Voters head to the polls Sunday after a fierce and costly campaign by 11 political parties struggling to recapture the democratic euphoria that swept Vicente Fox into the presidency three years ago.
But it hasn't been easy getting the 65-million registered voters pumped up to fill the 500-member lower house of Congress, or Chamber of Deputies, six governorships and a variety of local seats.
That's because many Mexican voters are beginning to share the disillusion of their American counterparts with costly and lengthy campaigns that seem to increasingly skirt the toughest issues of the day.
Some $500-million in public financing has been used by the parties to cover every pole, bridge and billboard with gaudy posters of every size and color, in addition to interminable radio and TV ads by the richest parties.
In a country where the minimum wage is about $5 a day and poor teenagers have to travel miles to attend high school, the taxpayer-financed campaigns are becoming a campaign issue. A poll Friday in Mexico City's Reforma newspaper showed 53 percent think campaigns are "ostentatious."
"We sure have our priorities mixed up," says Rogelio Alcantar, a gas station attendant, pointing to the ubiquitous campaign posters inundating his hometown of Dolores Hidalgo, Guanajuato.
"Imagine the number of schools, clinics, roads we could build with that money," Alcantar said. "It's obscene."
Aside from anger over the gush of public money for political campaigns, apathy is running high _ a surprising trend in a nation that only joined the club of truly democratic countries three years ago.
Back then, the choice was between the continuation of 71 years of presidential rule by the Institutional Revolutionary Party, or PRI, or the chance of change offered by Fox and his conservative National Action Party, or PAN.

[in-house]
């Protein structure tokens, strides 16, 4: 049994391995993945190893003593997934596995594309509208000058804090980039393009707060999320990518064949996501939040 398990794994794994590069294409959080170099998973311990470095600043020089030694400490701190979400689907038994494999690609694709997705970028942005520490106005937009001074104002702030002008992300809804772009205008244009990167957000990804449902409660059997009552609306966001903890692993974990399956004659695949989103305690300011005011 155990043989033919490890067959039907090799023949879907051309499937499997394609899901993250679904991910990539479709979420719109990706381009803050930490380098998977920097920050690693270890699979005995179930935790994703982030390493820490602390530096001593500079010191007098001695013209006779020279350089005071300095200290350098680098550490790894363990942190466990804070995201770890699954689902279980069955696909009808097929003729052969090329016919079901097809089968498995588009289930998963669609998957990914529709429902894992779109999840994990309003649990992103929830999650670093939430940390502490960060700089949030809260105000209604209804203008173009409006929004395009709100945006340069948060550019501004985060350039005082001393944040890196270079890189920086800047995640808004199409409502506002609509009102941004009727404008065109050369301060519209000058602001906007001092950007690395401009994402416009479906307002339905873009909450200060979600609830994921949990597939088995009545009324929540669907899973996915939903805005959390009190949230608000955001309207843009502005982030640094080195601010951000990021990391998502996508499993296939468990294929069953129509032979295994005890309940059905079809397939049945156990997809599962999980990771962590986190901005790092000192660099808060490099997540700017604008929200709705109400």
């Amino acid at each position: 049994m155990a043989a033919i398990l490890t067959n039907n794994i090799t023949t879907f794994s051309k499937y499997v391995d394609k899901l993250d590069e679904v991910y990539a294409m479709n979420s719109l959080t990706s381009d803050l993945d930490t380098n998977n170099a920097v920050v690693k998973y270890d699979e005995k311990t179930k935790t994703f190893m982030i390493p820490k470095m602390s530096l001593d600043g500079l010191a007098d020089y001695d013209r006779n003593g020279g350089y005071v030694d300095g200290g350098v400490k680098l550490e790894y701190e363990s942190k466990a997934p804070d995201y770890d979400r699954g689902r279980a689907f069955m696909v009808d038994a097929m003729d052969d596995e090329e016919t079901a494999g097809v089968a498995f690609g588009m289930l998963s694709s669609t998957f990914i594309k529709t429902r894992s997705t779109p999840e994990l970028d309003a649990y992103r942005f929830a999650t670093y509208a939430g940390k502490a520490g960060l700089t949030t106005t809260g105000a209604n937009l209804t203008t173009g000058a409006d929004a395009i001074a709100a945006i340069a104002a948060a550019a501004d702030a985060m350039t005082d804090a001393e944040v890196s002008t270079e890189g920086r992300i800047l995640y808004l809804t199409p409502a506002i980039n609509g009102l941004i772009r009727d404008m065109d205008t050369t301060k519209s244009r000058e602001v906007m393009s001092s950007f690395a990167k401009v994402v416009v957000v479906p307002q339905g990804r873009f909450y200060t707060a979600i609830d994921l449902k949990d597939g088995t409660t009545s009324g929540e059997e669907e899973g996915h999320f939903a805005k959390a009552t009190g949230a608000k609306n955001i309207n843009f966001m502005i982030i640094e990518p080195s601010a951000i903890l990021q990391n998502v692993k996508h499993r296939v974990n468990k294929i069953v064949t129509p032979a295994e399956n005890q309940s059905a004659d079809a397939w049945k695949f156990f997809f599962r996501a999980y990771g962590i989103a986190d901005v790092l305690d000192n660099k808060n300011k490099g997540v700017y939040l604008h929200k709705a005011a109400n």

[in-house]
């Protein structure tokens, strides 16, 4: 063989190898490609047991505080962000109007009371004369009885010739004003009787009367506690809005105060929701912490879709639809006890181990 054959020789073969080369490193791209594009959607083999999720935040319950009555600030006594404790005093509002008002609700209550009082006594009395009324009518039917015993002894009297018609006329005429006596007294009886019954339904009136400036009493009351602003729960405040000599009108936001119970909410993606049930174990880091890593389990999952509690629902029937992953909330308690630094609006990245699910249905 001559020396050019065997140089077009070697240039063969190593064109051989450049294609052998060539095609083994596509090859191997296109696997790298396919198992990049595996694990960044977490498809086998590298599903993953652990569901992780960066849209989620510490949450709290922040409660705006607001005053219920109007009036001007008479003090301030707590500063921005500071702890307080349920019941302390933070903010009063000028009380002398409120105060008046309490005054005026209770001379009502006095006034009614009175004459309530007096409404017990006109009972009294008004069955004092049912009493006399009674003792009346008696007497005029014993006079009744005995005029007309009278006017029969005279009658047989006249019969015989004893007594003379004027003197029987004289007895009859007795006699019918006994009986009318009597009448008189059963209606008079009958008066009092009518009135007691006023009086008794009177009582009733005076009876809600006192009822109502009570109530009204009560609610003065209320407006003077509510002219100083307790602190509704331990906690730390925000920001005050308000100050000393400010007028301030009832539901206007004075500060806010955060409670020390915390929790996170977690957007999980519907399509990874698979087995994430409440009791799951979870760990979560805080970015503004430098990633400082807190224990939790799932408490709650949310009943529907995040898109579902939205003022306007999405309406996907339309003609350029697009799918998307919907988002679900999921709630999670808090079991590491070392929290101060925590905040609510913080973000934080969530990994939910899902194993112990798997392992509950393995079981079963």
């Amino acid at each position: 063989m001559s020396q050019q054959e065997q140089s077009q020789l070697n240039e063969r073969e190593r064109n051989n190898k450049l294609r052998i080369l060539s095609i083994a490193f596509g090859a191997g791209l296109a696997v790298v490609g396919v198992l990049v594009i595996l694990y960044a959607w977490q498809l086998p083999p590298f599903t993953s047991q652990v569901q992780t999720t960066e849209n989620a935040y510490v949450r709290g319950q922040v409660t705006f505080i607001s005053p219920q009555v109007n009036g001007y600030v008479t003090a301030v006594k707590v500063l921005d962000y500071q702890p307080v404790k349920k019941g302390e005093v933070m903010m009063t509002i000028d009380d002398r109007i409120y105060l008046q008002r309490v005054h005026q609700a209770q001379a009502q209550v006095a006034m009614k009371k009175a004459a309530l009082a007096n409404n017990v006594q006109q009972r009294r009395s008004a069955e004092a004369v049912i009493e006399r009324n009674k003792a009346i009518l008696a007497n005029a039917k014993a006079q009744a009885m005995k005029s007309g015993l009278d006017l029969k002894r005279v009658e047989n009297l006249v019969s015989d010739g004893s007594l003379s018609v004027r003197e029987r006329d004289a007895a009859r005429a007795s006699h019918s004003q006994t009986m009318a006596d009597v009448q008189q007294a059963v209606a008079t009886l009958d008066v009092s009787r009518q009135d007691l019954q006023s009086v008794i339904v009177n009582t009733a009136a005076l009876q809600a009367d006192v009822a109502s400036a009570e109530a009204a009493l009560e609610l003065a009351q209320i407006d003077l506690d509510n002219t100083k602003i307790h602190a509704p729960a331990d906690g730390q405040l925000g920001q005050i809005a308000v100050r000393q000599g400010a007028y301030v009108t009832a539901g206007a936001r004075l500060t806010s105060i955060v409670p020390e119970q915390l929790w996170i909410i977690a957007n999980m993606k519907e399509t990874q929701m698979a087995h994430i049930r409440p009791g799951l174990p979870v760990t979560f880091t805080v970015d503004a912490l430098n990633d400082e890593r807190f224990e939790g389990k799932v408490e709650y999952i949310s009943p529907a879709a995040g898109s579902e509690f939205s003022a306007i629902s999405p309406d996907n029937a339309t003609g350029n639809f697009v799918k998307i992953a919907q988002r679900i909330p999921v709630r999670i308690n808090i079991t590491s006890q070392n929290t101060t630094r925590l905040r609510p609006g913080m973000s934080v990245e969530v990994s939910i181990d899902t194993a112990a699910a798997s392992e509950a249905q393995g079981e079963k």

Now that a divided Congress has blocked many of Fox's reforms, and voters have been opposed to many of them, this midterm election offers what many here say is little in terms of substance, choices and political alternatives.
Polls show the Chamber of Deputies might look much the same after the election as it does now: with the PRI and PAN splitting around 415 seats more or less evenly, and the other parties taking the rest.
Some polls indicate, however, the PAN might lose some seats, dealing a serious blow to Fox in what is seen partially as a referendum on his rule.
Under this scenario, the PRI could remain the predominant force in the chamber and the center-left Party of the Democratic Revolution, or PRD, could make significant gains.
All 11 parties promise honesty and hard work, but little else. A tiny new party, Mexico Posible, is raising the issues of abortion, drugs and same-sex marriage.
But turnout could fall to 45 or 40 percent _ compared to 63 percent in the 1997 midterm elections and 57 percent in 2000.
Apathy might signal a political message from voters, says Dan Lund, president of Mund Americas, a Mexico City polling firm.
"At first glance, in the aftermath of the elections, other than a minor adjustment, it will look like nothing has changed," Lund said. "But the message from voters to Congress couldn't be clearer: Congress better behave differently, or else it's payback time next time around."
The outcome will also spur a new round of speculation on what direction Mexico might go in the 2006 presidential race.
Could the PRI, left for dead three years ago, make a comeback with the behind-the-scenes help of former President Carlos Salinas de Gortari? Salinas, who is barred from running for office because there is no re-election in Mexico, is considered a brilliant politician, though viewed by many as Mexico's modern-day villain.
Lately, Salinas has been seen conferring with PRI stalwarts, many of whom view him as critical in providing leadership.